1. The Museum of Black Superheroes
There is a whole bunch of good stuff here, including articles (some academic) and an historical gallery.
2. Full text of Fredric Wertham's (1954) Seduction of the Innocent.
The publication of this text was a turning point in comics history. Reacting to a surge in explicit subject matter (mostly in horror and crime comics), Wertham attacked the comics medium for what he perceived to be its corrupting influence on young people. A central premise of Wertham's argument was that comics "expos[ed] children's minds to an endless stream of prejudice-producing images." His subsequent critique of racist and sexist imagery is an important precursor to contemporary work on comics. He highlighted the way racial 'Others' were presented as antisocial and subhuman characters: "as criminals, gangsters, rapers, suitable victims for slaughter by either the lawless or the law." Superhero comics were singled out in this regard:
"on the one hand is the tall, blond, regular-featured man sometimes disguised as a superman (or superman disguised as a man) and the pretty young blonde girl... On the other hand are the inferior people: natives, primitives, savages, "ape men," Negroes, Jews, Indians, Italians, Slavs, Chinese and Japanese, immigrants of every description, people with irregular features, swarthy skins, physical deformities [or] Oriental features."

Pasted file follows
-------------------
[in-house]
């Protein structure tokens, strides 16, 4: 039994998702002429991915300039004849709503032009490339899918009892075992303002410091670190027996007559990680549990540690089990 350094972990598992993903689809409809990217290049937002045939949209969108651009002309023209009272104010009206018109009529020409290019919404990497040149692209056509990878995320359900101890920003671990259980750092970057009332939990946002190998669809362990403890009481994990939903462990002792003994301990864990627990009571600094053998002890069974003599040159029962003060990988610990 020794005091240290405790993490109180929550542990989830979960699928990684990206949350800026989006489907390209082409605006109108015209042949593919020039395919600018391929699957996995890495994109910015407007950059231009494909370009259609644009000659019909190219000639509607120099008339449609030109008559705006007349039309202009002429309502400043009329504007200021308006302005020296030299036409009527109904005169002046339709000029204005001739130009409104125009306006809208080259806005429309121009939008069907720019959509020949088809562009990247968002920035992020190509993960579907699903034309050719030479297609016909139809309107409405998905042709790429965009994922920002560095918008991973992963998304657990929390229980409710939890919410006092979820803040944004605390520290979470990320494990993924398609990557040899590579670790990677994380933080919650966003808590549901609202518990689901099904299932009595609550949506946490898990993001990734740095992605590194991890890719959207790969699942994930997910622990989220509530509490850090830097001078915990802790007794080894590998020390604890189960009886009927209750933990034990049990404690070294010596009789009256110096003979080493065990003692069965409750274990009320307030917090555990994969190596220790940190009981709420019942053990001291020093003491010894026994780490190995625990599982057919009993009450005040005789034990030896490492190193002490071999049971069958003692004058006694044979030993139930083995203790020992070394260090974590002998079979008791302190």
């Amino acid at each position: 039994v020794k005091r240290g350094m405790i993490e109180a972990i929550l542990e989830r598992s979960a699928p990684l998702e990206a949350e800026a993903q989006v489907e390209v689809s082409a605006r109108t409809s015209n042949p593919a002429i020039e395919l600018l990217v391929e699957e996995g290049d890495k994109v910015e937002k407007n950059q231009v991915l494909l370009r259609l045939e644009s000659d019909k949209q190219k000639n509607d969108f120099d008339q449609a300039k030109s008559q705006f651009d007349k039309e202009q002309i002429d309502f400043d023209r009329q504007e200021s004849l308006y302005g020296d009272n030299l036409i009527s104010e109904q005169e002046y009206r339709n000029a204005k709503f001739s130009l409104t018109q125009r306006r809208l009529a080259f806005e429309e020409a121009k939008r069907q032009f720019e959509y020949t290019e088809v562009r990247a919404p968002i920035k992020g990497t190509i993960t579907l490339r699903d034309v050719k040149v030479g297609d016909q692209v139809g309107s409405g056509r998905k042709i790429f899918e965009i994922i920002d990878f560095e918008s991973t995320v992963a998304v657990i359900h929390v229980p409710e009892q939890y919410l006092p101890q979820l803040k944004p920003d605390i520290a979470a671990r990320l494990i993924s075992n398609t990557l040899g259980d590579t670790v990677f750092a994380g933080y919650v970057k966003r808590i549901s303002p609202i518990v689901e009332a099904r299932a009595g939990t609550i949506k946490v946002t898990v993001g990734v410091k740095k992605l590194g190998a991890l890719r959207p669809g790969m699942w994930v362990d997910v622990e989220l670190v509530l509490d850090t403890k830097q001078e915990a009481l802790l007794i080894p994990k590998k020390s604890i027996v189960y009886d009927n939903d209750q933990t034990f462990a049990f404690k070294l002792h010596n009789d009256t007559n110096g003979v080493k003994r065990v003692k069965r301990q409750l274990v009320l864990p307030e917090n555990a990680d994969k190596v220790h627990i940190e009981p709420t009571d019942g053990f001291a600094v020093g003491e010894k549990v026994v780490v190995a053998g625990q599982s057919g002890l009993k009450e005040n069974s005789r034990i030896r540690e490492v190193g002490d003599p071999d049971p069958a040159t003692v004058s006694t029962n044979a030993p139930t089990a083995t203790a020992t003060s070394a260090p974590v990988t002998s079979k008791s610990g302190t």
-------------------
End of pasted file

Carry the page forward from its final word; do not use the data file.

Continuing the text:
Seduction caused a storm of controversy, and resulted in Congressional hearings on the links between comics and "juvenile delinquency." Wertham changed the social climate for comics, and in doing so he necessitated a drastic change in content. In order to avoid external legislation, the comics industry introduced a self imposed set of regulations known as the Comics Code.
3. Full text of The Comics Code
All comics were to abide by the Code and display its stamp on their cover - without this, they were unlikely to be stocked by retailers. The regulations are very interesting to read through. Especially considering contemporary issues involving censorship and the internet. The Code was changed in 1971, acknowledging the logic that one must be able to show the evils of the adult world in order to condemn them.
4. The Moore Collection of Underground Comix
During the 1960s, the deliberately inflammatory underground Comix movement emerged in America and Britain in direct opposition to the Code's restrictions: including titles such as Gay, Middle Class Fantasies, Black Laughter, Cocaine Comix and Abortion Eve. This is a pretty good collection of titles, although they are not to everyone's taste.
I have found all of these links really useful.
Have you heard of Motion Comics? They are the new thing.
Very pretty, although I'm not totally sold on the difference between this and regular animation.
Back to work...